Landlords and even some property management companies will look at the capitalization rate as the main factor in determining whether they should get involved in a potential deal. It is important information to have when deciding on residential, commercial or even industrial investments. The rate can be applied to any asset allocation that is intended to be occupied by tenants.

Real estate investment information is vital for every person who is interested in portfolio diversification. No matter what acquisition strategy an investor is using, he or she should know the cap rate and other basic data prior to making an offer on a rental property. An understanding of real estate economics helps investors find the few good deals in a vast, rapidly changing market.

Knowing the capitalization rate also helps investors choose the right strategy for their purchases. They may decide to buy and hold, short sell or pick up foreclosures from a Multiple Listing Service. Taking the right approach can save investors from making huge mistakes that could cost them a fortune.

6.  NOI (Net Operating Income): A calculation used to analyze real estate investments that generate income. Net operating income equals all revenue from the property minus all reasonably necessary operating expenses. Aside from rent, a property might also generate revenue from parking and service fees, like vending and laundry machines. Operating expenses are those required to run and maintain the building and its grounds, such as insurance, property management fees, utilities, property taxes, repairs and janitorial fees. NOI is a before-tax figure; it also excludes principal and interest payments on loans, capital expenditures, depreciation and amortization.


NOI appears on the property’s income and cash flow statements. If the total is negative, it is called a net operating loss (NOL). NOI is considered less vulnerable to manipulation than some other figures because it can only be increased by raising rents and associated fees or by decreasing reasonably necessary operating expenses. NOI is not the same as taxable income or cash flow. The difference between NOI and EBIT is non-operating income.

The “reasonably necessary” criterion for operating expenses means property owners might adjust some of their actual expenses up or down. If the owner provides one tenant with free rent, valued at $12,000 a year, in exchange for acting as property manager, but it would cost $24,000 to hire a professional manager on the open market, the owner can subtract the “reasonably necessary” cost of $24,000 from revenue rather than the actual cost of $12,000.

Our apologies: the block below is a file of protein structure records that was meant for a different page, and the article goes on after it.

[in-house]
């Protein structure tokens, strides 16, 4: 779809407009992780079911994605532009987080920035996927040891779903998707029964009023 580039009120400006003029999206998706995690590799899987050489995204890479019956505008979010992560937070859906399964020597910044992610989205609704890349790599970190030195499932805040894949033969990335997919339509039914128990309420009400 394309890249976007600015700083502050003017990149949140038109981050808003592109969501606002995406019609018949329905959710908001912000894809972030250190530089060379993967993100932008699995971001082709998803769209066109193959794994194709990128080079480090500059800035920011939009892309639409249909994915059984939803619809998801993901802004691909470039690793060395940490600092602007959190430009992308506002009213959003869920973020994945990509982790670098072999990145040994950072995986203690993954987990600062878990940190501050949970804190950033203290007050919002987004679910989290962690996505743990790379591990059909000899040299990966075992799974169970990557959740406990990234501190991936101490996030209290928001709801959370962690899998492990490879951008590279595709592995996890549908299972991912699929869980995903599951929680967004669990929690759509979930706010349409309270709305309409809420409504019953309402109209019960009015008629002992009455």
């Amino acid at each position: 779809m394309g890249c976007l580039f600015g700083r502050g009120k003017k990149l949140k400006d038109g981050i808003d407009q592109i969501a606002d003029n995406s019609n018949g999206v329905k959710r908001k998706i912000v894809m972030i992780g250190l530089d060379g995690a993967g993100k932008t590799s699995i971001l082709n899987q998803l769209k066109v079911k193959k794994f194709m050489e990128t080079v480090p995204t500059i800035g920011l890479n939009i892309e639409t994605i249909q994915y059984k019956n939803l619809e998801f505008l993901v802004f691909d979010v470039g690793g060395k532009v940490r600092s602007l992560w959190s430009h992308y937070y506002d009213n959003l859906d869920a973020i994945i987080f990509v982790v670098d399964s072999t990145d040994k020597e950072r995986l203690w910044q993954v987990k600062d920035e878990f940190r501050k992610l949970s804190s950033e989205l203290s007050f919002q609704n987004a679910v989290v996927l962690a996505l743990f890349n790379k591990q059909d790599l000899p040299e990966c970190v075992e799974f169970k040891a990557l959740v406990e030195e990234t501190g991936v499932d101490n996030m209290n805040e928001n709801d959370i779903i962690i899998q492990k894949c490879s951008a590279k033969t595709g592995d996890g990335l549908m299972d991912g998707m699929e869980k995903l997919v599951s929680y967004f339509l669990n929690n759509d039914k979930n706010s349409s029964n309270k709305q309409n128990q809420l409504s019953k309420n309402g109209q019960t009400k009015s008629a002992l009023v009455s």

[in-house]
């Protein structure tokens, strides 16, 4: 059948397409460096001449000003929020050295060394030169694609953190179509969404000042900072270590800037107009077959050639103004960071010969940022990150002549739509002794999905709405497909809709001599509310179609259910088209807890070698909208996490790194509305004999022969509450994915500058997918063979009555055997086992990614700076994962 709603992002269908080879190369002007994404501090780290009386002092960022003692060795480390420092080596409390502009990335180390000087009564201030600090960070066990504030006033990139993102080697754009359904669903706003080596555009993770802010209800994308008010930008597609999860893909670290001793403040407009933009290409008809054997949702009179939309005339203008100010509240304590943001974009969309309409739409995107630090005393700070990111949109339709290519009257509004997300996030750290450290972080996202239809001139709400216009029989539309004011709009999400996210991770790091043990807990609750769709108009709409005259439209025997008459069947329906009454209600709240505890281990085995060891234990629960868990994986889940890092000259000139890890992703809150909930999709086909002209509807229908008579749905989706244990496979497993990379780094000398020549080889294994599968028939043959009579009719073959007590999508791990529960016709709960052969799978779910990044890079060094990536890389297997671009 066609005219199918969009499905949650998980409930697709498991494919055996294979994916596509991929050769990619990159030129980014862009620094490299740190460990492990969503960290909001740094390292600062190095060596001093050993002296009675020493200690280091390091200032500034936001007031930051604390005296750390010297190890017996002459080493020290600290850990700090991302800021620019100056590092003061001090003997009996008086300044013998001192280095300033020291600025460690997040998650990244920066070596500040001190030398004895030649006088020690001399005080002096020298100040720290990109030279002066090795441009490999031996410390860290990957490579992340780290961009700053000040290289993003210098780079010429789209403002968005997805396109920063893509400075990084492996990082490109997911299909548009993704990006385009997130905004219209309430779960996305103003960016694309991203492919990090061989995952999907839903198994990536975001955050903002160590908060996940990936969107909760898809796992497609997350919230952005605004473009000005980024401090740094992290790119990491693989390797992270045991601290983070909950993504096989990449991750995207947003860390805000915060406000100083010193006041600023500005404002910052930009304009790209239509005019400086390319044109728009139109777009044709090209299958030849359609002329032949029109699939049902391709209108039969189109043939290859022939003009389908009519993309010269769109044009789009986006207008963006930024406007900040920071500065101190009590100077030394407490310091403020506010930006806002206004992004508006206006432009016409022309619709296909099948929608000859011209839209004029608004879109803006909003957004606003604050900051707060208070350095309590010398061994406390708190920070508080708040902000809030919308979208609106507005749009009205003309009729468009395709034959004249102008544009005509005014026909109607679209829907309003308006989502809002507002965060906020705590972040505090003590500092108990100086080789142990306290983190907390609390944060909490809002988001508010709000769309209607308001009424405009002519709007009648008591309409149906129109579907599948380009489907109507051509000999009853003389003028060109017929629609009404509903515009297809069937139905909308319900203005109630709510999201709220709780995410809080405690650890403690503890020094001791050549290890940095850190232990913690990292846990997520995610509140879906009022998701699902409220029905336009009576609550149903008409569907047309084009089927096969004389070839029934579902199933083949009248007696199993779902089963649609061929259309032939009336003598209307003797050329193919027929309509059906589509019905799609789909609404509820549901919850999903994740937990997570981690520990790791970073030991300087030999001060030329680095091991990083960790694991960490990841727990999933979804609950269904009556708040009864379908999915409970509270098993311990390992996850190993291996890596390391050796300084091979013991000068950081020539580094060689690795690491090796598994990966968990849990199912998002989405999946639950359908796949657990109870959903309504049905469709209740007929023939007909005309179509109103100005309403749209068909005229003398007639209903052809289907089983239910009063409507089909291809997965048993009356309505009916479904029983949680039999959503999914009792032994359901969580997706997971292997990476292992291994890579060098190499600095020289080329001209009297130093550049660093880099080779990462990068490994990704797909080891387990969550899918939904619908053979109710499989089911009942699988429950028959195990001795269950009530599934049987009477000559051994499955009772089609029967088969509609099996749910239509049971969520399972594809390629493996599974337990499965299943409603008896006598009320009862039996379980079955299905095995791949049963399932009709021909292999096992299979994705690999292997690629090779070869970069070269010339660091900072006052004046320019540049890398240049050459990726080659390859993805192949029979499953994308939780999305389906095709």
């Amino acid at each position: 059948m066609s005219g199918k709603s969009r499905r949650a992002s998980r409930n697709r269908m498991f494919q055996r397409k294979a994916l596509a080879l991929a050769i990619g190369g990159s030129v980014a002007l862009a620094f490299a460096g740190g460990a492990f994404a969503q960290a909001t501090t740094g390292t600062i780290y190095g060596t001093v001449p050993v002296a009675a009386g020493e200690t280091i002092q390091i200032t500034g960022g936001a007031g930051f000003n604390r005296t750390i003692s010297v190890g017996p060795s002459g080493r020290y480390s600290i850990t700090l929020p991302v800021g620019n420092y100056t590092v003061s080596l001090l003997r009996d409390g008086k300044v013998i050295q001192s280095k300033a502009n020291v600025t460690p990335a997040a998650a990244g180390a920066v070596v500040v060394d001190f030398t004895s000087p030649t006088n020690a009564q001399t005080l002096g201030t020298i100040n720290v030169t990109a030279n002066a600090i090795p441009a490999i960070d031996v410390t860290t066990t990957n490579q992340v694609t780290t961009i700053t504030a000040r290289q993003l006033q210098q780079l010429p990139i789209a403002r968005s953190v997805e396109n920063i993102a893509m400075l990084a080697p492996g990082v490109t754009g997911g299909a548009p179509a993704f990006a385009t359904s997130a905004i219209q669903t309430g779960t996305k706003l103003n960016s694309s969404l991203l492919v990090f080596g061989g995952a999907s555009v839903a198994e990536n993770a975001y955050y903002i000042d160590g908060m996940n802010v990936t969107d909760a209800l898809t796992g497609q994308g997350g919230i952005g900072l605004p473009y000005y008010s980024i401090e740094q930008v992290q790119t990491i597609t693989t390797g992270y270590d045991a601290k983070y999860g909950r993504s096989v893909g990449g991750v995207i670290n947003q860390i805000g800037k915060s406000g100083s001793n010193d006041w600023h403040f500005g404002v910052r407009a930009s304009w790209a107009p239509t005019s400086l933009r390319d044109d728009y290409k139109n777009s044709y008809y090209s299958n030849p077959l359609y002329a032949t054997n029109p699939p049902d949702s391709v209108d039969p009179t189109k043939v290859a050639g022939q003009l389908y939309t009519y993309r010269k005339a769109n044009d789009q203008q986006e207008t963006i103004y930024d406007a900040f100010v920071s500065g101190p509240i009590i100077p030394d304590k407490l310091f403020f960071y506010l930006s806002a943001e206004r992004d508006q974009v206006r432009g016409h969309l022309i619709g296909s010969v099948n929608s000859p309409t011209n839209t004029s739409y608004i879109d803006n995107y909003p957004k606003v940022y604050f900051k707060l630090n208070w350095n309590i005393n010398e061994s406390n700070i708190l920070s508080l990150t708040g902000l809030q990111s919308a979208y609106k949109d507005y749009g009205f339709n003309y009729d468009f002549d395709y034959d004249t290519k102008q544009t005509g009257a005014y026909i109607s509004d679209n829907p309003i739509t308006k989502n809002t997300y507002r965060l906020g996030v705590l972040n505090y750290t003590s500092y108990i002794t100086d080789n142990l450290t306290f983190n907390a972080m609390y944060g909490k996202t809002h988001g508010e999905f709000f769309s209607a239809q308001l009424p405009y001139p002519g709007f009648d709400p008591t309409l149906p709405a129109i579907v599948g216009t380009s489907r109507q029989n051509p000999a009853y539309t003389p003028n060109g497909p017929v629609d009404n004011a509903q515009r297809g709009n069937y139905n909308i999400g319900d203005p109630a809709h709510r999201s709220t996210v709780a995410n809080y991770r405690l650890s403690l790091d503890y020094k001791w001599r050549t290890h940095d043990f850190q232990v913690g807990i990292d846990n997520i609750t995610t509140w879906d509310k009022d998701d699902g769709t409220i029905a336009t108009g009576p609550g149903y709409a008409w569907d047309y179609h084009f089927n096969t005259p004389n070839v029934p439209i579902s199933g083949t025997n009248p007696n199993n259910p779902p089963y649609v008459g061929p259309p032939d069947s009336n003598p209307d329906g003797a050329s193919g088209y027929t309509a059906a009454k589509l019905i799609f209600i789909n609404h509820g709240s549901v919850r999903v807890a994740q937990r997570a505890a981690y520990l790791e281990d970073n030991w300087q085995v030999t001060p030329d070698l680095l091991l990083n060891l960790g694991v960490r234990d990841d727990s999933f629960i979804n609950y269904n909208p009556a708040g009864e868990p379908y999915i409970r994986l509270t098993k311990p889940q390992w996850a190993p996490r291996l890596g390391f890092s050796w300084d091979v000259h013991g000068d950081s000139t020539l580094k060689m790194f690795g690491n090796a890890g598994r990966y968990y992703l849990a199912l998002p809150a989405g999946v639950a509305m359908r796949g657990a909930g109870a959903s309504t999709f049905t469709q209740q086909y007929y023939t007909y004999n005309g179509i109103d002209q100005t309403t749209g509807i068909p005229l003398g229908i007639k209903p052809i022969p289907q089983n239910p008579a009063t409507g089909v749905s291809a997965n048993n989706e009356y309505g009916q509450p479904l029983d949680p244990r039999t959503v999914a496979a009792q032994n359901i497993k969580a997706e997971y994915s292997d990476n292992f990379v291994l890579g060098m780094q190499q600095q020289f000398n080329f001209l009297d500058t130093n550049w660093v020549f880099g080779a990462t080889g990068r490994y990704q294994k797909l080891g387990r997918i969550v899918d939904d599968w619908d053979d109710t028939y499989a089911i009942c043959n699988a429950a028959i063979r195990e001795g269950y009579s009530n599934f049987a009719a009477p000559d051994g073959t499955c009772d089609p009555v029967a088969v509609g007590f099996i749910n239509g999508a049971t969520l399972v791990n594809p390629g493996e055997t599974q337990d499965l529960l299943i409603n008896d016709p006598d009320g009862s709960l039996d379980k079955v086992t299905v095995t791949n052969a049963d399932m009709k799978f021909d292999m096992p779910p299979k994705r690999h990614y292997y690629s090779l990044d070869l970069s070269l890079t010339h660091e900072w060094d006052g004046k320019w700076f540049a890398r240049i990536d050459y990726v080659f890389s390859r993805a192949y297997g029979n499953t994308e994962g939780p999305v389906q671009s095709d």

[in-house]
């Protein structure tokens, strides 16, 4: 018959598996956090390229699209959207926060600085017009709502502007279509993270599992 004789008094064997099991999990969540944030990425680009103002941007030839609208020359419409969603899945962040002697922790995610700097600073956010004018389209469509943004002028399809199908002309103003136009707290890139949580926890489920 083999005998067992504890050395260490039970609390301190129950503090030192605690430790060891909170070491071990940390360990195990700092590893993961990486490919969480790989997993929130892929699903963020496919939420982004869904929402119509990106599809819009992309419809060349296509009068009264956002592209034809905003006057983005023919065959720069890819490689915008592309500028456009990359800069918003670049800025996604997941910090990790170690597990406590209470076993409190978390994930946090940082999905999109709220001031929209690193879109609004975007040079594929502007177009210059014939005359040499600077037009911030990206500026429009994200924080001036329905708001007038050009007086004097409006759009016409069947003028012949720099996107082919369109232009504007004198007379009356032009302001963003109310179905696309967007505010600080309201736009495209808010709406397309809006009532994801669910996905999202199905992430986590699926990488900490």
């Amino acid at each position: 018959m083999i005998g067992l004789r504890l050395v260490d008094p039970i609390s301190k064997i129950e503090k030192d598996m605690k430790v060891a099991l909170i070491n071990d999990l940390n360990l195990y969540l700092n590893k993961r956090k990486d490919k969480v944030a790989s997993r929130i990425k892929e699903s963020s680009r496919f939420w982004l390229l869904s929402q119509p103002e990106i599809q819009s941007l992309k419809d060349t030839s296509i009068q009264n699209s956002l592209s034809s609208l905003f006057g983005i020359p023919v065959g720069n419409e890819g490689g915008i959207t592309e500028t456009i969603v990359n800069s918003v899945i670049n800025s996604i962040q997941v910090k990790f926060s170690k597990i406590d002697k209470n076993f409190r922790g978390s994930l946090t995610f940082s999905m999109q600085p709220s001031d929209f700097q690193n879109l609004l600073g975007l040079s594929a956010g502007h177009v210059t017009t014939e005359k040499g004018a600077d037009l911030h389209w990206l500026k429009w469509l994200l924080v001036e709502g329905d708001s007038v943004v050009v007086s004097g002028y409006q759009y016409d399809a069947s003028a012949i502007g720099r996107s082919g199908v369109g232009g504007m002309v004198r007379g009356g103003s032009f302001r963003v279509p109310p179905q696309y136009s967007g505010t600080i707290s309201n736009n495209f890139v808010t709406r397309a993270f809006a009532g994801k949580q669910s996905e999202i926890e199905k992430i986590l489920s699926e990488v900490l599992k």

NOI helps owners and potential owners of retail buildings, office buildings and residential single- and multi-family properties to calculate several helpful ratios. NOI is used in determining the capitalization rate, which helps determine the property’s value and helps real estate investors compare different properties they might be considering buying or selling. For financed properties, NOI is also used in the debt coverage ratio (DCR), which tells lenders and investors whether a property’s income covers its operating expenses and debt payments. NOI is also used to calculate the net income multiplier, cash return on investment and total return on investment.



Compared to office, warehouse, storage facilities, parking lots, apartments and other forms of commercial investments, triple net leases are by far the most stable and less burdensome of the opportunities available.  Most of the ventures mentioned above have business related and management associated with their financial outcome.  Gross leases and modified gross leases associated with most office and industrial buildings involve landlord responsibilities under various conditions. These entities have numerous obligations for the landlord to oversee or pay. When many duties or responsibilities are passed on to the investor, a much larger return should be expected for the work and financial burden placed on the landlord. Most of these types of investors are younger in age and can tolerate the various problems that occur monthly. The baby-boomer’s and older investors ready to retire, have little desire to be responsible for all of these matters and prefer a smaller return that is safer and less stressful.


Net Lease Commercial Real Estate Investor

Website:  DAJK GROUP

Mr. Daniel Nguyen

3592 Rosemead Blvd #526
Rosemead, California 91770
Los Angeles – USA
Skype:  daniel58644

Tel:  +562.301.7231 T

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For further clarification, please sign-in our free consultation.


NET LEASE Big Buyers

Net Lease Commercial Real Estate Investor

Additional information at:


15 retail properties for around $42.1 million

Agree Realty Corporation has expanded its portfolio with the acquisition of 15 retail properties for around $42.1 million. These deals added stores of Bed Bath & Beyond Inc. (BBBY – Analyst Report), Old Navy and Dress Barn for the first time to the company’s portfolio, besides the first Wendy’s restaurants.